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Swedish studies could change abortions, miscarriages treatments | Updated: 2015-03-30 09:21

Two studies led by researchers at Sweden's Karolinska Institute are expected to impact international guidelines for the treatment of medicinal abortions and miscarriages.

The first study included around 900 women from Finland, Norway, Sweden and Austria who sought medicinal abortion treatment up to nine weeks of pregnancy. The study shows that it is possible to replace today's recommended clinical follow-up examinations with a home pregnancy test through which women can check the completeness of an abortion.

"This increases the safety of medicinal abortions, as many women today fail to turn up to the follow-up visit. The study is expected to form the basis of new international recommendations from the World Health Organization (WHO) and a change in clinical practice regarding medical abortions in Sweden and globally," said Dr. Gemzell Danielsson, a professor at the Department of Women's and Children's Health at the Karolinska Institute in Stockholm and a chief physician at Karolinska's Department of Obstetrics and Gynaecology.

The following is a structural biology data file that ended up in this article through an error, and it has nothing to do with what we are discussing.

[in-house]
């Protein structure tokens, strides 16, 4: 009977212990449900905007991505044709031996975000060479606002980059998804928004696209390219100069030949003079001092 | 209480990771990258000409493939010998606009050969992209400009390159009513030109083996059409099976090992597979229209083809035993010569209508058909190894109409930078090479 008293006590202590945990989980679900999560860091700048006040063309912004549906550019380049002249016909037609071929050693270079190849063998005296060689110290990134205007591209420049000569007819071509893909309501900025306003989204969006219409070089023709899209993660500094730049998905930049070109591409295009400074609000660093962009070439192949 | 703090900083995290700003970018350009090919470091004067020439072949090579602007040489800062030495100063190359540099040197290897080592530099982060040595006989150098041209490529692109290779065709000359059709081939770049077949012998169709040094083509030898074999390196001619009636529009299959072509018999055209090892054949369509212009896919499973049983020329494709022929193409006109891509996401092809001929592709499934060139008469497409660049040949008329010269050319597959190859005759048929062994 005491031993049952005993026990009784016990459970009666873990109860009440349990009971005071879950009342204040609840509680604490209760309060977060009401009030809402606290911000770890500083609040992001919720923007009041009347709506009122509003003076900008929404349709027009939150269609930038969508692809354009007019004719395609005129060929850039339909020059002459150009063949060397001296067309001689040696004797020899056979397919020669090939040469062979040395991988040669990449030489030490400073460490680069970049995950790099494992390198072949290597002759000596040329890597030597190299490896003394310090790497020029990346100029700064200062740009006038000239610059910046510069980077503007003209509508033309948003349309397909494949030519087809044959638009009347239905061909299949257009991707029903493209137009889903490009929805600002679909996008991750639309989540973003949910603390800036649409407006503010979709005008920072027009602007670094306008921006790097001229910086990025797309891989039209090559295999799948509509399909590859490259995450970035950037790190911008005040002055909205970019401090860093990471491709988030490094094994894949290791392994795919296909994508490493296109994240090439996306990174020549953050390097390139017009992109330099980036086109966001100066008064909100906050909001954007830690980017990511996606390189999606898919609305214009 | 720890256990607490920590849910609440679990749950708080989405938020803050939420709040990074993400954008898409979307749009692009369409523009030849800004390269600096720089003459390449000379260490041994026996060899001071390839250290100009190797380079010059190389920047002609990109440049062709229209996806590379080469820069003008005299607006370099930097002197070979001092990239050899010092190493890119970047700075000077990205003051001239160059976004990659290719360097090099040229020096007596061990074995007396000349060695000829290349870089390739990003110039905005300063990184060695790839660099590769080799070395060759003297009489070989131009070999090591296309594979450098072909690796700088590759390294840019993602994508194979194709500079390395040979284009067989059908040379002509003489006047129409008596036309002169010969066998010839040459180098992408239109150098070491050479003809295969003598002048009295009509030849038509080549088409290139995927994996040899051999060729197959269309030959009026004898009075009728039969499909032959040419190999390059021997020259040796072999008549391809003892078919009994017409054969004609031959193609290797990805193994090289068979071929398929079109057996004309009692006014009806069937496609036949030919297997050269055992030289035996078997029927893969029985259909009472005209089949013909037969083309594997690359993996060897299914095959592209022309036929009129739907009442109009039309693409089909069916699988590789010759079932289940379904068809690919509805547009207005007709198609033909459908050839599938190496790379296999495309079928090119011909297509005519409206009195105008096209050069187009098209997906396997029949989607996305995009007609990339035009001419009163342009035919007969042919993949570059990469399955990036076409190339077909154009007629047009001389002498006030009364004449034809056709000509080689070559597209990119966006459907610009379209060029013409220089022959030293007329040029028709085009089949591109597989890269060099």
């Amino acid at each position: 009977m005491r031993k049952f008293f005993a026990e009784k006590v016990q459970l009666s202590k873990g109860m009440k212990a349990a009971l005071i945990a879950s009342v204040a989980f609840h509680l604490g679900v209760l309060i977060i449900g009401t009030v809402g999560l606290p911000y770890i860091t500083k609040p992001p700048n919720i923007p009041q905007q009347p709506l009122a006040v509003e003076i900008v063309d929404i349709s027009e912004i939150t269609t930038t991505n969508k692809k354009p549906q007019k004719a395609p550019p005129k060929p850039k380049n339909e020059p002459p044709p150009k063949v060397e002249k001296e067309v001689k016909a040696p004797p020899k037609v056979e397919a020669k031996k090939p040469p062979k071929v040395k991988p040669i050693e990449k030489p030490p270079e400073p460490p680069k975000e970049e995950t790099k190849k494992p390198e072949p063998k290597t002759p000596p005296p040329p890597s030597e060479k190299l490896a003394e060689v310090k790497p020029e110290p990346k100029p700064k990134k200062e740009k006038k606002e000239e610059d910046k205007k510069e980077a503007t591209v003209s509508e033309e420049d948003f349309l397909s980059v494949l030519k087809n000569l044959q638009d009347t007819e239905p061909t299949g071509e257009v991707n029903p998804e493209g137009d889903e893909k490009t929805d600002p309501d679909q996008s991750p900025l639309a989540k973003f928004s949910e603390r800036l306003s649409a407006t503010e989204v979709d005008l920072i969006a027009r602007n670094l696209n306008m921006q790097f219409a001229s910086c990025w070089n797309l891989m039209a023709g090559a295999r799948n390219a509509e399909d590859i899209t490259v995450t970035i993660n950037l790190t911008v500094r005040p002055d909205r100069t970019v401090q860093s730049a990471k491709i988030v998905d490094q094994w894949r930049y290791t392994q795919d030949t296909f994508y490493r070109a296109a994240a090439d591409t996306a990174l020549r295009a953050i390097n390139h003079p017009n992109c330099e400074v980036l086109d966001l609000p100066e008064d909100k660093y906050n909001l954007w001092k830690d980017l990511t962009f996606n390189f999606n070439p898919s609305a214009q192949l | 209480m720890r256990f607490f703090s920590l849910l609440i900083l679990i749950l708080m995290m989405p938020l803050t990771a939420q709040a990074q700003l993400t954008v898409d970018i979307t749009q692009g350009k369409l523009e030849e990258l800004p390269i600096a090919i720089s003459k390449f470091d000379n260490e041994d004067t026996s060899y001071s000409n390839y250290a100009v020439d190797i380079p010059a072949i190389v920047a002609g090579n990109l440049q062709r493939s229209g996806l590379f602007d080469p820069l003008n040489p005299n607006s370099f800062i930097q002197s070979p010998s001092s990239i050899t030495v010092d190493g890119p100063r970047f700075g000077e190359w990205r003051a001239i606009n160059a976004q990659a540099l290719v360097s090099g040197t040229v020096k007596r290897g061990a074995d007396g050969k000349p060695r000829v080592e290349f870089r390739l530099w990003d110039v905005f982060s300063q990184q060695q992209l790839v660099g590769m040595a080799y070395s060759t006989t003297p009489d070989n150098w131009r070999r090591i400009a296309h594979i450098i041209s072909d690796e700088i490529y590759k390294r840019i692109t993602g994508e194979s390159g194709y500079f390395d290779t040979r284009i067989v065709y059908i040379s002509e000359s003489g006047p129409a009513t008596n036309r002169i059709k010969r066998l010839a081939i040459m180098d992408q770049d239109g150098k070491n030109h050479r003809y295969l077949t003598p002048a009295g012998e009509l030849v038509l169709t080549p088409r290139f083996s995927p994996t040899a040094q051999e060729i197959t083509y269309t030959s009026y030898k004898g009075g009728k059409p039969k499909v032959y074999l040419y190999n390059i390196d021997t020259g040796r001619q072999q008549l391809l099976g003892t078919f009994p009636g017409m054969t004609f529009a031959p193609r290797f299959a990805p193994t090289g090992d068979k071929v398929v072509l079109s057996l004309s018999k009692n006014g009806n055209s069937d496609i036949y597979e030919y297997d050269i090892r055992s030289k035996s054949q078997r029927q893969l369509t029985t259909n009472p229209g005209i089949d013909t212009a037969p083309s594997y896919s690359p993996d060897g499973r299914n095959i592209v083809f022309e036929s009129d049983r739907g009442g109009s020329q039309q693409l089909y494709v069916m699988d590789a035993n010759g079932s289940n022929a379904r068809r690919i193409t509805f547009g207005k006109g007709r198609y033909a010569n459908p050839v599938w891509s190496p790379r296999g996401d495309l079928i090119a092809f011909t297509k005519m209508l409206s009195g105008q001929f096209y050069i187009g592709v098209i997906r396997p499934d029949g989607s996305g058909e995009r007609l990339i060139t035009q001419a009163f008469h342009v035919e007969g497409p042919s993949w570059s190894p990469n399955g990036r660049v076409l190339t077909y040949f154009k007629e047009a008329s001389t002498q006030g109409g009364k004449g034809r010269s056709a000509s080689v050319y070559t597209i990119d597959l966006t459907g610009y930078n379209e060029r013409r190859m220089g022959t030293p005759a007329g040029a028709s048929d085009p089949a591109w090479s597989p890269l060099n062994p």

An "incomplete abortion" , when there is residual tissue in the uterus following a failed abortion treatment or miscarriage, can result in bleeding and infection and is a potentially life-threatening condition. However, it can effectively be treated with the medicine misoprostol, a statement from Karolinska claimed.

The second study, conducted by researchers at the Karolinska Institute and Uganda's Markerere University with funding from WHO, included around 1,000 women from rural districts of Uganda. It shows that midwives in those regions can safely and effectively treat failed abortions and miscarriages with misoprostol.

"As the midwives far outnumber the doctors in Uganda and many other low-income countries, this increases the availability of treatment for incomplete abortions and miscarriages, which saves women's lives. The study will form the basis of new guidelines from the WHO, which will recommend that midwives be allowed to handle the treatment of incomplete abortions," said Danielsson.

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